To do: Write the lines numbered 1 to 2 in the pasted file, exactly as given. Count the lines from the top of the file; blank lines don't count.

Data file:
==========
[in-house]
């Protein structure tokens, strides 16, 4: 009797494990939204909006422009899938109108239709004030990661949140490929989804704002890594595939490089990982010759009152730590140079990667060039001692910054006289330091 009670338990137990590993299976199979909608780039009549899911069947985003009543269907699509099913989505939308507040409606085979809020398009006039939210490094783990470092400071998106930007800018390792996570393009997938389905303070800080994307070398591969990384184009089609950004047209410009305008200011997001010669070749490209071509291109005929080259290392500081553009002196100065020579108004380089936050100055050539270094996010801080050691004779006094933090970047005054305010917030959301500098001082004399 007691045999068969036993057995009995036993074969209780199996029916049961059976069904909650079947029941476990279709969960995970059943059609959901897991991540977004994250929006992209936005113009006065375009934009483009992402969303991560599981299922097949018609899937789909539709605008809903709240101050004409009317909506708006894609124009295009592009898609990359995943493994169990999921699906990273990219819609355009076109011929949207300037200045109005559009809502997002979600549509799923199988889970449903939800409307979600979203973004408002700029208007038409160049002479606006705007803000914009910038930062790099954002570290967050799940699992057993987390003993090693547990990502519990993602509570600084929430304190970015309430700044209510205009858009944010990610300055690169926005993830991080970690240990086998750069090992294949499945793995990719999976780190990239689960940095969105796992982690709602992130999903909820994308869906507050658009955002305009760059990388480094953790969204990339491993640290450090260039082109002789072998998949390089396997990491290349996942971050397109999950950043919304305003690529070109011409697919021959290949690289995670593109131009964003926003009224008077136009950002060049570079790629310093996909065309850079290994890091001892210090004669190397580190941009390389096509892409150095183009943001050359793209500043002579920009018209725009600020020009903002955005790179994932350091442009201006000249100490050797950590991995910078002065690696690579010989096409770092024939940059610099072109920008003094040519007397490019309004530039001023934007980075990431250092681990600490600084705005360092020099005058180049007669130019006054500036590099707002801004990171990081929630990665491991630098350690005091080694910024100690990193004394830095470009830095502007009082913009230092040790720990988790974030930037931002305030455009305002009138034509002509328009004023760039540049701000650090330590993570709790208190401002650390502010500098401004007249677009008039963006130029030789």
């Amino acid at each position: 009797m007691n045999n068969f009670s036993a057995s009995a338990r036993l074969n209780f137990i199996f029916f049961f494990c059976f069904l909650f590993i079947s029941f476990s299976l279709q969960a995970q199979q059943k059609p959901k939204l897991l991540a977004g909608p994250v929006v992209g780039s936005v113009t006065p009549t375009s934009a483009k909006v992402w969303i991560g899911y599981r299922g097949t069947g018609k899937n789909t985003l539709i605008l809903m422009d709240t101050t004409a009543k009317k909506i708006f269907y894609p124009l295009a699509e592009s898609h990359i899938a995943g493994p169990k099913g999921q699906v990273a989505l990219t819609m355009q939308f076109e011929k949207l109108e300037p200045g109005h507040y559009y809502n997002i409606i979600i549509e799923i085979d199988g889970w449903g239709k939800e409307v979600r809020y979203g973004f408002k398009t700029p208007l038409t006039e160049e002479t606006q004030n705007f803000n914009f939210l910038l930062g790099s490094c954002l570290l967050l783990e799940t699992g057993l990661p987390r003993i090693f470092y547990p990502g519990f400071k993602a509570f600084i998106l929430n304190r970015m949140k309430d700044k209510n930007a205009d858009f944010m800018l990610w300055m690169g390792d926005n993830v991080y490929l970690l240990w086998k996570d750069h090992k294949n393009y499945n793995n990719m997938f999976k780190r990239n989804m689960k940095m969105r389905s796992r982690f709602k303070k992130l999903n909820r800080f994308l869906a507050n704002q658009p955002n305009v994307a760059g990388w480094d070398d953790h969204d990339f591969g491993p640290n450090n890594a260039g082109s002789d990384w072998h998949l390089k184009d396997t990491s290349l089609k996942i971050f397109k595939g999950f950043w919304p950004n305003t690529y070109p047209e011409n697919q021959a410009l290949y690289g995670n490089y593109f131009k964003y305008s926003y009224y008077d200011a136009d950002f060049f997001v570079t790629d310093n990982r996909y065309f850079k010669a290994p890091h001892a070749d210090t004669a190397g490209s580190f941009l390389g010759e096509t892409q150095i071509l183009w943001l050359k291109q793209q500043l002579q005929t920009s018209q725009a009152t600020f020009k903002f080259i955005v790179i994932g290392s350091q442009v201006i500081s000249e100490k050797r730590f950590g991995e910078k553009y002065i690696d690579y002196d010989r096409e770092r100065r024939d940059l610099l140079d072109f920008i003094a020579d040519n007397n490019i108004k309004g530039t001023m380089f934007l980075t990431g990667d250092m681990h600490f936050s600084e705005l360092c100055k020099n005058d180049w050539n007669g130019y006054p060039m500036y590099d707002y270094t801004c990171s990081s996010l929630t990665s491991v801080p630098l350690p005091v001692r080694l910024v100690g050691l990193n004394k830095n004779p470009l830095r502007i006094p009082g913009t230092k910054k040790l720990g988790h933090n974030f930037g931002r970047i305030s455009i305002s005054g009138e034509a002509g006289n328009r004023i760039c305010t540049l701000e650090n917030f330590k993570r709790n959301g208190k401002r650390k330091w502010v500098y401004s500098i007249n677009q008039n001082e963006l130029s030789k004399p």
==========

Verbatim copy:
[in-house]
């Protein structure tokens, strides 16, 4: 009797494990939204909006422009899938109108239709004030990661949140490929989804704002890594595939490089990982010759009152730590140079990667060039001692910054006289330091 009670338990137990590993299976199979909608780039009549899911069947985003009543269907699509099913989505939308507040409606085979809020398009006039939210490094783990470092400071998106930007800018390792996570393009997938389905303070800080994307070398591969990384184009089609950004047209410009305008200011997001010669070749490209071509291109005929080259290392500081553009002196100065020579108004380089936050100055050539270094996010801080050691004779006094933090970047005054305010917030959301500098001082004399 007691045999068969036993057995009995036993074969209780199996029916049961059976069904909650079947029941476990279709969960995970059943059609959901897991991540977004994250929006992209936005113009006065375009934009483009992402969303991560599981299922097949018609899937789909539709605008809903709240101050004409009317909506708006894609124009295009592009898609990359995943493994169990999921699906990273990219819609355009076109011929949207300037200045109005559009809502997002979600549509799923199988889970449903939800409307979600979203973004408002700029208007038409160049002479606006705007803000914009910038930062790099954002570290967050799940699992057993987390003993090693547990990502519990993602509570600084929430304190970015309430700044209510205009858009944010990610300055690169926005993830991080970690240990086998750069090992294949499945793995990719999976780190990239689960940095969105796992982690709602992130999903909820994308869906507050658009955002305009760059990388480094953790969204990339491993640290450090260039082109002789072998998949390089396997990491290349996942971050397109999950950043919304305003690529070109011409697919021959290949690289995670593109131009964003926003009224008077136009950002060049570079790629310093996909065309850079290994890091001892210090004669190397580190941009390389096509892409150095183009943001050359793209500043002579920009018209725009600020020009903002955005790179994932350091442009201006000249100490050797950590991995910078002065690696690579010989096409770092024939940059610099072109920008003094040519007397490019309004530039001023934007980075990431250092681990600490600084705005360092020099005058180049007669130019006054500036590099707002801004990171990081929630990665491991630098350690005091080694910024100690990193004394830095470009830095502007009082913009230092040790720990988790974030930037931002305030455009305002009138034509002509328009004023760039540049701000650090330590993570709790208190401002650390502010500098401004007249677009008039963006130029030789």